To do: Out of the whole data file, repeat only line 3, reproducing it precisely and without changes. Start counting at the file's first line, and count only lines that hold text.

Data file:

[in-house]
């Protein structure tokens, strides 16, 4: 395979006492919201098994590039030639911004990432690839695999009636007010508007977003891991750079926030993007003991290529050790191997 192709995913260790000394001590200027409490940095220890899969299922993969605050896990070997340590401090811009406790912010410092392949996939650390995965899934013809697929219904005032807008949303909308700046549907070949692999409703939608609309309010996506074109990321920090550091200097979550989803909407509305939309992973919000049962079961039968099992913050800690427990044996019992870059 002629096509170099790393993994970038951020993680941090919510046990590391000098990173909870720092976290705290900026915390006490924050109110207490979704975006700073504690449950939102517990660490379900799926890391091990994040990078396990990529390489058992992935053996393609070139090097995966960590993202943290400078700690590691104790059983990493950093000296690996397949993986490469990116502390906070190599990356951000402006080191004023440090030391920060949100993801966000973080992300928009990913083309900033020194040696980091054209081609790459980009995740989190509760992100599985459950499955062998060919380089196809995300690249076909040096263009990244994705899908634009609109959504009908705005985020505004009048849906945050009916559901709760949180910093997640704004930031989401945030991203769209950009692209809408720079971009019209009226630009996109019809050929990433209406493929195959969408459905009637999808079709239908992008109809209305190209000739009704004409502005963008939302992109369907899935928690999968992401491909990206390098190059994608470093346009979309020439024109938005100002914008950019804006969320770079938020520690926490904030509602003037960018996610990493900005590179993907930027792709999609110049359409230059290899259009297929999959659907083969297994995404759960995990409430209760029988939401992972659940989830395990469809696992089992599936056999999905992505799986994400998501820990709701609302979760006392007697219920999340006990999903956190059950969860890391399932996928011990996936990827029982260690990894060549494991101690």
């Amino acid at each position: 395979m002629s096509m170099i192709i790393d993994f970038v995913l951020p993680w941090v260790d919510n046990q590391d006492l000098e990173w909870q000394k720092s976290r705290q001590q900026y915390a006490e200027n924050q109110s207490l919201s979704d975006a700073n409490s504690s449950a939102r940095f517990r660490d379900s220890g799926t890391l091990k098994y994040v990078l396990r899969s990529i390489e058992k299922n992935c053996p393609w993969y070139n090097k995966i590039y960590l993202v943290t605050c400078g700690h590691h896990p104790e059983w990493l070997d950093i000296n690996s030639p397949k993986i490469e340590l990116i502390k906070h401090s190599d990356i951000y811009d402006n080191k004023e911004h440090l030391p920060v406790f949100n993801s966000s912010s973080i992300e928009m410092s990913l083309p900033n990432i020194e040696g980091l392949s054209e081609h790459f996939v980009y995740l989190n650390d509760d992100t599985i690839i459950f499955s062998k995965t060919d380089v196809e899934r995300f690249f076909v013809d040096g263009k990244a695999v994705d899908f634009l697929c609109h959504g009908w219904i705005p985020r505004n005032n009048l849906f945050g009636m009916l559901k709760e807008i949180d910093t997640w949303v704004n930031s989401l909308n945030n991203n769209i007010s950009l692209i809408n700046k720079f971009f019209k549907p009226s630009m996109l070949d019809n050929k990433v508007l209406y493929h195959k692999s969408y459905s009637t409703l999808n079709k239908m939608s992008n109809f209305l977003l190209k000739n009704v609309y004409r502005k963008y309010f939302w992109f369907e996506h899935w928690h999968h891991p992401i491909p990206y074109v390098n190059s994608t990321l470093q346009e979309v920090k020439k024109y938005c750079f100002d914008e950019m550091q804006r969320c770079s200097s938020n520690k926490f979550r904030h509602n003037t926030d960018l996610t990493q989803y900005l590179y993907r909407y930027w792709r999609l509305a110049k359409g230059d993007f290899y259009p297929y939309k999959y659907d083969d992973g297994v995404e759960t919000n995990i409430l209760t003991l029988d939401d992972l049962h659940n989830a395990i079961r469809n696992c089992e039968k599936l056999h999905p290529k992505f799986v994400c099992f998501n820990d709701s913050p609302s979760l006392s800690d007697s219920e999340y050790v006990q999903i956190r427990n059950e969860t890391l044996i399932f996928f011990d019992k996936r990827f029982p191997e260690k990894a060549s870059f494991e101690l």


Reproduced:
């Amino acid at each position: 395979m002629s096509m170099i192709i790393d993994f970038v995913l951020p993680w941090v260790d919510n046990q590391d006492l000098e990173w909870q000394k720092s976290r705290q001590q900026y915390a006490e200027n924050q109110s207490l919201s979704d975006a700073n409490s504690s449950a939102r940095f517990r660490d379900s220890g799926t890391l091990k098994y994040v990078l396990r899969s990529i390489e058992k299922n992935c053996p393609w993969y070139n090097k995966i590039y960590l993202v943290t605050c400078g700690h590691h896990p104790e059983w990493l070997d950093i000296n690996s030639p397949k993986i490469e340590l990116i502390k906070h401090s190599d990356i951000y811009d402006n080191k004023e911004h440090l030391p920060v406790f949100n993801s966000s912010s973080i992300e928009m410092s990913l083309p900033n990432i020194e040696g980091l392949s054209e081609h790459f996939v980009y995740l989190n650390d509760d992100t599985i690839i459950f499955s062998k995965t060919d380089v196809e899934r995300f690249f076909v013809d040096g263009k990244a695999v994705d899908f634009l697929c609109h959504g009908w219904i705005p985020r505004n005032n009048l849906f945050g009636m009916l559901k709760e807008i949180d910093t997640w949303v704004n930031s989401l909308n945030n991203n769209i007010s950009l692209i809408n700046k720079f971009f019209k549907p009226s630009m996109l070949d019809n050929k990433v508007l209406y493929h195959k692999s969408y459905s009637t409703l999808n079709k239908m939608s992008n109809f209305l977003l190209k000739n009704v609309y004409r502005k963008y309010f939302w992109f369907e996506h899935w928690h999968h891991p992401i491909p990206y074109v390098n190059s994608t990321l470093q346009e979309v920090k020439k024109y938005c750079f100002d914008e950019m550091q804006r969320c770079s200097s938020n520690k926490f979550r904030h509602n003037t926030d960018l996610t990493q989803y900005l590179y993907r909407y930027w792709r999609l509305a110049k359409g230059d993007f290899y259009p297929y939309k999959y659907d083969d992973g297994v995404e759960t919000n995990i409430l209760t003991l029988d939401d992972l049962h659940n989830a395990i079961r469809n696992c089992e039968k599936l056999h999905p290529k992505f799986v994400c099992f998501n820990d709701s913050p609302s979760l006392s800690d007697s219920e999340y050790v006990q999903i956190r427990n059950e969860t890391l044996i399932f996928f011990d019992k996936r990827f029982p191997e260690k990894a060549s870059f494991e101690l």